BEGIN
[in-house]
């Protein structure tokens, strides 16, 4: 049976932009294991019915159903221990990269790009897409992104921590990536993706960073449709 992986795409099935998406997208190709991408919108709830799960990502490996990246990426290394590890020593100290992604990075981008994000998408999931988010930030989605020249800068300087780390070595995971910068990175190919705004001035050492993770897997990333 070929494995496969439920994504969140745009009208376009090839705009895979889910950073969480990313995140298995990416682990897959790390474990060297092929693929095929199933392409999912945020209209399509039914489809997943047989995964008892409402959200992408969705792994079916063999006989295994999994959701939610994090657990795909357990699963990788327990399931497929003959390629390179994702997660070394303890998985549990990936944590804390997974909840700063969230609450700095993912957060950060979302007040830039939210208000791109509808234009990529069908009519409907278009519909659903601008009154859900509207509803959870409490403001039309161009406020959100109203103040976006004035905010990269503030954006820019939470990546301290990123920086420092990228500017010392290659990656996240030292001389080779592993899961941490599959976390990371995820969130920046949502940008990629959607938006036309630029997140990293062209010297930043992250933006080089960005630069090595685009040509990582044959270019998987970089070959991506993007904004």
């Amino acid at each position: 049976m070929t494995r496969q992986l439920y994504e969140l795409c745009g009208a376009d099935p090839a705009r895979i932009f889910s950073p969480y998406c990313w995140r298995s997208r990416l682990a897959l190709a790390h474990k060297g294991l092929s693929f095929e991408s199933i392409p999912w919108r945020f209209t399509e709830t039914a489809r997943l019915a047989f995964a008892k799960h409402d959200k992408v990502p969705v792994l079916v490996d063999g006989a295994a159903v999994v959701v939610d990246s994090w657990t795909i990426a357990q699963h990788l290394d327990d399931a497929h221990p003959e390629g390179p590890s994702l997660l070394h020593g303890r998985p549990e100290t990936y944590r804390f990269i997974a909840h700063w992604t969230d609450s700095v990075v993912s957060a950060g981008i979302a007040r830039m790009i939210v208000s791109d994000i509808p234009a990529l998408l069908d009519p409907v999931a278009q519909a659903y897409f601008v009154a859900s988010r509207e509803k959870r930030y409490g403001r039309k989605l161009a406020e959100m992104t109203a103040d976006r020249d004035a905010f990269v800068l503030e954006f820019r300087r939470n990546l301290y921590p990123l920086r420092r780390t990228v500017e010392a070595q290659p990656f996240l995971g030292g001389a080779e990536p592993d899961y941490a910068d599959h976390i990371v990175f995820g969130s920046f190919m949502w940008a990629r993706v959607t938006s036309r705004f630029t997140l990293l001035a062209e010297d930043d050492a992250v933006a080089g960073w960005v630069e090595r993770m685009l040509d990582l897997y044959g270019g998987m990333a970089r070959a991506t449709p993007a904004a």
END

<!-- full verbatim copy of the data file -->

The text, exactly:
[in-house]
């Protein structure tokens, strides 16, 4: 049976932009294991019915159903221990990269790009897409992104921590990536993706960073449709 992986795409099935998406997208190709991408919108709830799960990502490996990246990426290394590890020593100290992604990075981008994000998408999931988010930030989605020249800068300087780390070595995971910068990175190919705004001035050492993770897997990333 070929494995496969439920994504969140745009009208376009090839705009895979889910950073969480990313995140298995990416682990897959790390474990060297092929693929095929199933392409999912945020209209399509039914489809997943047989995964008892409402959200992408969705792994079916063999006989295994999994959701939610994090657990795909357990699963990788327990399931497929003959390629390179994702997660070394303890998985549990990936944590804390997974909840700063969230609450700095993912957060950060979302007040830039939210208000791109509808234009990529069908009519409907278009519909659903601008009154859900509207509803959870409490403001039309161009406020959100109203103040976006004035905010990269503030954006820019939470990546301290990123920086420092990228500017010392290659990656996240030292001389080779592993899961941490599959976390990371995820969130920046949502940008990629959607938006036309630029997140990293062209010297930043992250933006080089960005630069090595685009040509990582044959270019998987970089070959991506993007904004």
């Amino acid at each position: 049976m070929t494995r496969q992986l439920y994504e969140l795409c745009g009208a376009d099935p090839a705009r895979i932009f889910s950073p969480y998406c990313w995140r298995s997208r990416l682990a897959l190709a790390h474990k060297g294991l092929s693929f095929e991408s199933i392409p999912w919108r945020f209209t399509e709830t039914a489809r997943l019915a047989f995964a008892k799960h409402d959200k992408v990502p969705v792994l079916v490996d063999g006989a295994a159903v999994v959701v939610d990246s994090w657990t795909i990426a357990q699963h990788l290394d327990d399931a497929h221990p003959e390629g390179p590890s994702l997660l070394h020593g303890r998985p549990e100290t990936y944590r804390f990269i997974a909840h700063w992604t969230d609450s700095v990075v993912s957060a950060g981008i979302a007040r830039m790009i939210v208000s791109d994000i509808p234009a990529l998408l069908d009519p409907v999931a278009q519909a659903y897409f601008v009154a859900s988010r509207e509803k959870r930030y409490g403001r039309k989605l161009a406020e959100m992104t109203a103040d976006r020249d004035a905010f990269v800068l503030e954006f820019r300087r939470n990546l301290y921590p990123l920086r420092r780390t990228v500017e010392a070595q290659p990656f996240l995971g030292g001389a080779e990536p592993d899961y941490a910068d599959h976390i990371v990175f995820g969130s920046f190919m949502w940008a990629r993706v959607t938006s036309r705004f630029t997140l990293l001035a062209e010297d930043d050492a992250v933006a080089g960073w960005v630069e090595r993770m685009l040509d990582l897997y044959g270019g998987m990333a970089r070959a991506t449709p993007a904004a």